When my mother died, it was just four months after my youngest of three brothers died from cancer. Diagnosed at 40 years old, a father and husband and active member of his community, he succumbed 13 months after his diagnosis at 41. I suspect he outlived his doctors’ prognosis, but I never knew exactly what that was.
I think the heartbreak and stress of my brother’s thirteen months of treatment and physical decline and then his death may have been the final straw for my mother. She had had her own experience with cancer three years prior, and it was successfully removed with surgery. But, it left my mother with a compromised immune system.
When my mother died suddenly in 2008, I believe I knew the moment it happened. She had collapsed on a Friday night and was taken to the hospital. The doctors diagnosed pneumonia and put a breathing tube in her and flooded her system with fluids and antibiotics. News of her situation didn’t reach me Friday, and on Saturday I was with friends and suddenly started crying. When they asked me what was wrong, I said, “It must be grief for my brother.” I went home that afternoon and heard my sister’s voice saying, “Mum’s in ICU. She’s unconscious.” Five days later we disconnected my mother from the machines in the hospital and she was pronounced dead. The anniversary of that event is tomorrow.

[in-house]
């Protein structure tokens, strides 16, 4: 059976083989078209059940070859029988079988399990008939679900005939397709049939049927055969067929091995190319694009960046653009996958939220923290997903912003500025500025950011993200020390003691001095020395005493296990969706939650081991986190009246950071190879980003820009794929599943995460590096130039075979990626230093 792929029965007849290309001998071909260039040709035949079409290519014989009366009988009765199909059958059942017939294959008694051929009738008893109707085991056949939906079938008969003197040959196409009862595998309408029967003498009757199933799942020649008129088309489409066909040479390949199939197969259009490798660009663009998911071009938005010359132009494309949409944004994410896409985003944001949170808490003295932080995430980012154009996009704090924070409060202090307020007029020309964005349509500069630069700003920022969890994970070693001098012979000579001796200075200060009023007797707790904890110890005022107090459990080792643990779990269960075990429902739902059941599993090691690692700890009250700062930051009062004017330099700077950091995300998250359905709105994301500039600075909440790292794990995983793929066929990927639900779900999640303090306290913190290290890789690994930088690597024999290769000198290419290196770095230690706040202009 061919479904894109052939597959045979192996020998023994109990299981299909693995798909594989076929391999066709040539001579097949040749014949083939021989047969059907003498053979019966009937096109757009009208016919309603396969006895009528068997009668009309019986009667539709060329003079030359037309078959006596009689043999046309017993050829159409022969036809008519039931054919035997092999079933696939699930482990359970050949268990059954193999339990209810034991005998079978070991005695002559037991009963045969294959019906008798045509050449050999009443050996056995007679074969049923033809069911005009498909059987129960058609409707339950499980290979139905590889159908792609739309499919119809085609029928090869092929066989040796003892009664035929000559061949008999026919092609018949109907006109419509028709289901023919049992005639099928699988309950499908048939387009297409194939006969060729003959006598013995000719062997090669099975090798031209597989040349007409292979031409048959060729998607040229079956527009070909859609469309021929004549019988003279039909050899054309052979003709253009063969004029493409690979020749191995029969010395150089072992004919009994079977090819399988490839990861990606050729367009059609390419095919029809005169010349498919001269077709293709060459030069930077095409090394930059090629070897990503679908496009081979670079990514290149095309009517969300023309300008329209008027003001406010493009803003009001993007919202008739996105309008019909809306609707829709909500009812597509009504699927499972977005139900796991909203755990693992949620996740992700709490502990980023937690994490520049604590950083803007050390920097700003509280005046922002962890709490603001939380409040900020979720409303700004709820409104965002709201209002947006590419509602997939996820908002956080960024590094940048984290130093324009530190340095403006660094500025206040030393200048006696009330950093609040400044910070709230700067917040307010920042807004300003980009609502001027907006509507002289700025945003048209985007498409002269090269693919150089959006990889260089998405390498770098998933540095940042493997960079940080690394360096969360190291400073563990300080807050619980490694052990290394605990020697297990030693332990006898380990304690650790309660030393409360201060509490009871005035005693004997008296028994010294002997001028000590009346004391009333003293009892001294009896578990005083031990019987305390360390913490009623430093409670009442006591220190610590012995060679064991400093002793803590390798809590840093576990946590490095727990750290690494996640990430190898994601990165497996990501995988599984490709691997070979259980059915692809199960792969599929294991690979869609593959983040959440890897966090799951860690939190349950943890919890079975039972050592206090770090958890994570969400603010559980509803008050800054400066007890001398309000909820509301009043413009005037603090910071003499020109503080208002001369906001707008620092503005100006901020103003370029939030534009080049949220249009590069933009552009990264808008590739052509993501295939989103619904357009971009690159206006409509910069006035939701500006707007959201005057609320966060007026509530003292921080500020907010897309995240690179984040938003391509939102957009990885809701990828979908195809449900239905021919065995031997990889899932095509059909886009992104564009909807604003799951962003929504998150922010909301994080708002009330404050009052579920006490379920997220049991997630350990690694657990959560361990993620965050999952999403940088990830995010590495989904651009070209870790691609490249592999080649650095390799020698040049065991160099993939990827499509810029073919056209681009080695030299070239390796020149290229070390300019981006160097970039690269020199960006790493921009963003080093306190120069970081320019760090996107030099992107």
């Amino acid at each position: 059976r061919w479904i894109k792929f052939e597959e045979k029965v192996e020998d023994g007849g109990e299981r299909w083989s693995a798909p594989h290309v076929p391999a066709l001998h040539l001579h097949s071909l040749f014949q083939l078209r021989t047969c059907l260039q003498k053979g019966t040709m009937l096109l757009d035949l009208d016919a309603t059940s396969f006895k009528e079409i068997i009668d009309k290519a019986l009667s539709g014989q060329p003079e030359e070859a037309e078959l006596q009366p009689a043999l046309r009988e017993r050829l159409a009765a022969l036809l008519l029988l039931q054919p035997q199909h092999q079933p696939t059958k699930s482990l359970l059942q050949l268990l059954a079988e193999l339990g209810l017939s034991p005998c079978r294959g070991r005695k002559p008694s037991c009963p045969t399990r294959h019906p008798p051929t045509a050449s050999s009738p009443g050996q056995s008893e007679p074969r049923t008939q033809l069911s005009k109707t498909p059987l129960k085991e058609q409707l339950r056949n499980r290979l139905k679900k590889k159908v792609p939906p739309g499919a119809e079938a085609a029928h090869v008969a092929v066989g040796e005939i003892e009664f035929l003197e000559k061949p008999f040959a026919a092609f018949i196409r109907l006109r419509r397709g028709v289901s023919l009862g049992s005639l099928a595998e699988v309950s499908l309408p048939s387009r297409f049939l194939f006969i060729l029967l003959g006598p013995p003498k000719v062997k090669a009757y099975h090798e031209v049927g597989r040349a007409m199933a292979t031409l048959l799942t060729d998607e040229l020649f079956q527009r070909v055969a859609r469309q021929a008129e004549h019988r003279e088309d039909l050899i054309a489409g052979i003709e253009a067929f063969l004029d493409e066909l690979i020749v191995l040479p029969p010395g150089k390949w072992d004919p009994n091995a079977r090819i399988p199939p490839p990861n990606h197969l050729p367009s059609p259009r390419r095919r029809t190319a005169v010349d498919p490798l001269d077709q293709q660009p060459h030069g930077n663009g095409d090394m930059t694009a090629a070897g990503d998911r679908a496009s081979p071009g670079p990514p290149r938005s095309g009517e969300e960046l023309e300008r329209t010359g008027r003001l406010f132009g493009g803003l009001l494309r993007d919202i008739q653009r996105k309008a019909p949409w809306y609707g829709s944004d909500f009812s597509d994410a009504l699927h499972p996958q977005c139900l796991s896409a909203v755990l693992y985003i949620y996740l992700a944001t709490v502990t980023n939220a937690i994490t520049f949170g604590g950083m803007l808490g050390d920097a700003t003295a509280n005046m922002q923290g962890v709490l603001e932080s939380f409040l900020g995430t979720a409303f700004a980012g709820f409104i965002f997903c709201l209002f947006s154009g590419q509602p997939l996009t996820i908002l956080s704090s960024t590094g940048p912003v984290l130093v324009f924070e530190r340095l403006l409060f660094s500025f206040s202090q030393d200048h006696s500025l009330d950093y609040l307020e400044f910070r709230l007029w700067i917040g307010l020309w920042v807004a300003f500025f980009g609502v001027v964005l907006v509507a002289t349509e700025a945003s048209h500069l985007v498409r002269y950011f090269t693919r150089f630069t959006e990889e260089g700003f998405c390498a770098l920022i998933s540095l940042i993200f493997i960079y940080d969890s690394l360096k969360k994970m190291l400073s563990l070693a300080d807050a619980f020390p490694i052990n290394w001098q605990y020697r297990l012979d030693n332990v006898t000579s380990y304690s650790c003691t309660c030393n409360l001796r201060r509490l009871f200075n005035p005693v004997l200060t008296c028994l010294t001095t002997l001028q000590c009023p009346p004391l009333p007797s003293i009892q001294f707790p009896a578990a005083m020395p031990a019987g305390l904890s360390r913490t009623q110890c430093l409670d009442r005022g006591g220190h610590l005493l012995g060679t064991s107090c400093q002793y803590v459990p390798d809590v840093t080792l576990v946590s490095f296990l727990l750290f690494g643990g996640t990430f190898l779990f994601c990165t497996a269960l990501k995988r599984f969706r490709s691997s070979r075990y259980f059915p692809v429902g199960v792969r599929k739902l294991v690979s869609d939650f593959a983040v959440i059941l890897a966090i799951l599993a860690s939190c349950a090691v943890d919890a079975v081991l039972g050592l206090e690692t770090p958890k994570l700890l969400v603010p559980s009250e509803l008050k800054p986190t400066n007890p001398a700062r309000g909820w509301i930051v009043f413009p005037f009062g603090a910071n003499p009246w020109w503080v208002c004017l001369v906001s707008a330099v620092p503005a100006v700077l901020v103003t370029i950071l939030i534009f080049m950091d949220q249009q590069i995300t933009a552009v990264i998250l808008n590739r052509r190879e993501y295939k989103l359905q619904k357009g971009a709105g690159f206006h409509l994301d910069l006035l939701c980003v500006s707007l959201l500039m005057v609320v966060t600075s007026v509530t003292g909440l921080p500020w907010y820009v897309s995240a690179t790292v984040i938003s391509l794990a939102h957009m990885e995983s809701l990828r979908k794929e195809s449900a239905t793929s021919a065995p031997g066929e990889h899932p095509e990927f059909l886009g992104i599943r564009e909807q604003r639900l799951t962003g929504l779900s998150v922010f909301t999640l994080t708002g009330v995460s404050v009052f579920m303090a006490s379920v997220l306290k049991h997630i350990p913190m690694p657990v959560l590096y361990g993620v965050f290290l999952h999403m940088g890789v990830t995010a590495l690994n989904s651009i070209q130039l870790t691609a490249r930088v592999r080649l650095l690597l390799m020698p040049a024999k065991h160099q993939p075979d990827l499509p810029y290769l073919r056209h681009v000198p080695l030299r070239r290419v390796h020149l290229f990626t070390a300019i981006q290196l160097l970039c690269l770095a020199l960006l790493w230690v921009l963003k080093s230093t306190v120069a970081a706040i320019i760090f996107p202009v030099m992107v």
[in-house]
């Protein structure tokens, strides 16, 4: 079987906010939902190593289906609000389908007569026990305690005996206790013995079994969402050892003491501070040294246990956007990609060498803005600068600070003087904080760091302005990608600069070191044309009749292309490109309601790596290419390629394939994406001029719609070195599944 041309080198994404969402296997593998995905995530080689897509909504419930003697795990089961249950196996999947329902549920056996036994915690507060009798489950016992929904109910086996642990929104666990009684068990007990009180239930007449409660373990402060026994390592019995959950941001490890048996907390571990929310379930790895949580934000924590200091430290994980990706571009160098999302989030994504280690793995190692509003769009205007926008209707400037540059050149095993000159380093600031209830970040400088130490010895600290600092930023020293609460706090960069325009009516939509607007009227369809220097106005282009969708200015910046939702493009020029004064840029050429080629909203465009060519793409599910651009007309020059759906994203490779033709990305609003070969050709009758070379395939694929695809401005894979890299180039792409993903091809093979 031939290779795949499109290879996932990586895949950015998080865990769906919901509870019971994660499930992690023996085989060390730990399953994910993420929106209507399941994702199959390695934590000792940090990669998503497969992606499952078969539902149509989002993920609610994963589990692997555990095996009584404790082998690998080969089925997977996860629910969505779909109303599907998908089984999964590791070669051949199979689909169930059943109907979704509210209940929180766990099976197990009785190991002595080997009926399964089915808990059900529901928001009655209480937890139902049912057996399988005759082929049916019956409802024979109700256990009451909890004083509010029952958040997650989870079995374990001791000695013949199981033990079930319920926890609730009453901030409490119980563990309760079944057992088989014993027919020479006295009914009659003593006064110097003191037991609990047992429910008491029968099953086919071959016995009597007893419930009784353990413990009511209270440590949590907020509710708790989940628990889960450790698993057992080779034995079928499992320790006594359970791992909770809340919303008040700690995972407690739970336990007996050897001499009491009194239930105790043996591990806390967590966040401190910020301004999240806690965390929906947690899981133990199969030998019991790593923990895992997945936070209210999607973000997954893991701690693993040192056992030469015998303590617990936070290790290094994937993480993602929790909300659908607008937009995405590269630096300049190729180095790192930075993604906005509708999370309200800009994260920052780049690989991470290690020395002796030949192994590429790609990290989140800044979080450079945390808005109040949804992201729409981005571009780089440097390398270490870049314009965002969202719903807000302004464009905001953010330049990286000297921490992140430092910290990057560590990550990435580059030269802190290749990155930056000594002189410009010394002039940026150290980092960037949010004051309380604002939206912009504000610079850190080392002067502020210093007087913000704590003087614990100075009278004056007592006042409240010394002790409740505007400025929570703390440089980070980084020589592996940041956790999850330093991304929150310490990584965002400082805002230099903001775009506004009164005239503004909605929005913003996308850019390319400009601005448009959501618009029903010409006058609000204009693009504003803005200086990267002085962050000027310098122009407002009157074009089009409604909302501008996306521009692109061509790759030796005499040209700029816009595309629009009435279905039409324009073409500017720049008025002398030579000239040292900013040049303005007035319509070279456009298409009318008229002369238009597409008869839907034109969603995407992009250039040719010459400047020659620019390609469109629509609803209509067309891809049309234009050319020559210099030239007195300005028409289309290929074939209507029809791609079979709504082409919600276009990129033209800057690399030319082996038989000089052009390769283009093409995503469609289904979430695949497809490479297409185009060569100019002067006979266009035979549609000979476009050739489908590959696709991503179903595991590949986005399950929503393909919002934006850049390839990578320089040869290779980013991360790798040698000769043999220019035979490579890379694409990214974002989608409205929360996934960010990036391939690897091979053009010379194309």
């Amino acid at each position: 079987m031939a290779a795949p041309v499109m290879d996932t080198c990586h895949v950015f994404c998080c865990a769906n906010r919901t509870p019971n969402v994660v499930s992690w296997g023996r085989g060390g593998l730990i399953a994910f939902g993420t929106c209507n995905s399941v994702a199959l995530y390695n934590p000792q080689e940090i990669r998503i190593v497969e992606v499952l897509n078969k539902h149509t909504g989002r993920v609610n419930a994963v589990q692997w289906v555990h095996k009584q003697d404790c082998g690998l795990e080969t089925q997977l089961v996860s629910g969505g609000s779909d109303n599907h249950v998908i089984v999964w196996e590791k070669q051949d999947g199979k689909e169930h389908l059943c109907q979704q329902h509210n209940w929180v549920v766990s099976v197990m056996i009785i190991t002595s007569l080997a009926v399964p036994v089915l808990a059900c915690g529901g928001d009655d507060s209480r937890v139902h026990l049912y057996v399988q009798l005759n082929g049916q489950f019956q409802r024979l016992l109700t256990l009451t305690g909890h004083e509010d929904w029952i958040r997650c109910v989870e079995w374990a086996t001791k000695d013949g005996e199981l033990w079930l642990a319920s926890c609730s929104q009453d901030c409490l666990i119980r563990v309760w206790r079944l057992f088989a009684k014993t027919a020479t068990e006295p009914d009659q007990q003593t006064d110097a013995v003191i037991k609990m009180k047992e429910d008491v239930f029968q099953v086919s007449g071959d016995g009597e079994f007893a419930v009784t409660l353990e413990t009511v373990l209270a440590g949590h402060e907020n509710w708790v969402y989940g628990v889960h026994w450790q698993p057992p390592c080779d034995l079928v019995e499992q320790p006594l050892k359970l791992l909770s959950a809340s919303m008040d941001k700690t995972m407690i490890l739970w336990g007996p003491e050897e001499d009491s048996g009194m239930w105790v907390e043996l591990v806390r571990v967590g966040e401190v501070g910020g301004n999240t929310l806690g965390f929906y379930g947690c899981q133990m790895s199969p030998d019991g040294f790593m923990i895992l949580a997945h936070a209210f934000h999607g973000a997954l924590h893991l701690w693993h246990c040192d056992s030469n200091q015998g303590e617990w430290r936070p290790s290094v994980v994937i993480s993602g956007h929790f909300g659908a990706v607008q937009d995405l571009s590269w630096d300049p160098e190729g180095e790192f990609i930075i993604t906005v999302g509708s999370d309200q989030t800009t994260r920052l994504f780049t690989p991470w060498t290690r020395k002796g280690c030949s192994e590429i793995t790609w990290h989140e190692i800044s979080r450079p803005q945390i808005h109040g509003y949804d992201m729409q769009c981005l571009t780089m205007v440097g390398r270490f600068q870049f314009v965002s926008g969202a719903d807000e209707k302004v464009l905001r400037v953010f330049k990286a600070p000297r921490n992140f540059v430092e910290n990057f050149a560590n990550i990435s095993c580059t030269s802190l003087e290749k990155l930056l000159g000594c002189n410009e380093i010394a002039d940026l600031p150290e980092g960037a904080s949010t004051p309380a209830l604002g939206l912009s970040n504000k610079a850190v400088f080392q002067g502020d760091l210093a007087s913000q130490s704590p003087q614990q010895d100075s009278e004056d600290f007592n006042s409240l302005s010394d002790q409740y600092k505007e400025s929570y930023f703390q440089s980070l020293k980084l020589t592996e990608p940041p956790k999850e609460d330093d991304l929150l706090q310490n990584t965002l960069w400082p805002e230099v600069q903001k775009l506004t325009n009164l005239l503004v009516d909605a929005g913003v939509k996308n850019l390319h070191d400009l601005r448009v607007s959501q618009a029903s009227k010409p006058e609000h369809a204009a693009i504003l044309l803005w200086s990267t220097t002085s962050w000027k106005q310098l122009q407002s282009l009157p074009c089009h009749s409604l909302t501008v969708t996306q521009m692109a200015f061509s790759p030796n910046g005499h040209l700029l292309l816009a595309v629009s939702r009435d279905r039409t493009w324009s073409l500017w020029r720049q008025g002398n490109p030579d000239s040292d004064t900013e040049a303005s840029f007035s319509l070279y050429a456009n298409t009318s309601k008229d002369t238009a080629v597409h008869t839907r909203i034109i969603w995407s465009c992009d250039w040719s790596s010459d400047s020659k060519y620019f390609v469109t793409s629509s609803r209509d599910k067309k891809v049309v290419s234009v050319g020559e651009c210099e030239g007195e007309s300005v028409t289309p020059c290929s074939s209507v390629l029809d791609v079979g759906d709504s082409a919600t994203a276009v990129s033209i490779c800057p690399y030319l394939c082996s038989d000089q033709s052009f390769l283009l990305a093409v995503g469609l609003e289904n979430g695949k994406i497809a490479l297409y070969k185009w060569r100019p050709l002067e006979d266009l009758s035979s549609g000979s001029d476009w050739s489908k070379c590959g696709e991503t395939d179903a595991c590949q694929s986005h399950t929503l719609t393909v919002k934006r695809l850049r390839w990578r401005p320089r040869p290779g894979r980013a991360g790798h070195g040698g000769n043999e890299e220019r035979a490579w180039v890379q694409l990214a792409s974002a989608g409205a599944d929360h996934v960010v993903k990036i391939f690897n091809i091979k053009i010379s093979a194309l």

Grieving for a Loved One: I’ve Got This!
How did I handle this? I consider myself a spiritual person. I believe that when it’s your time to go, it’s your time. I was complete with my mother. I had the luxury of spending a lot of time with her and my Dad – I visited them two times a year from West coast to the East coast. I thought I had it handled. But, I underestimated the compound effect of my brother’s and my mother’s death.
Oh, and I’m self employed. Like most people, I suffered financial loss during the recession.
All those losses took their toll.
In 2007, I participated in a grief group with some friends who were all experiencing loss: a mother, a husband who died in his sleep, a father, and for me, my brother – not yet dead, but diagnosed. It helped, but it was a self-generated group that started in 2007 and fizzled within a year. We worked through a workbook that is very helpful. I learned a lot and followed the workbook exercises with everyone else.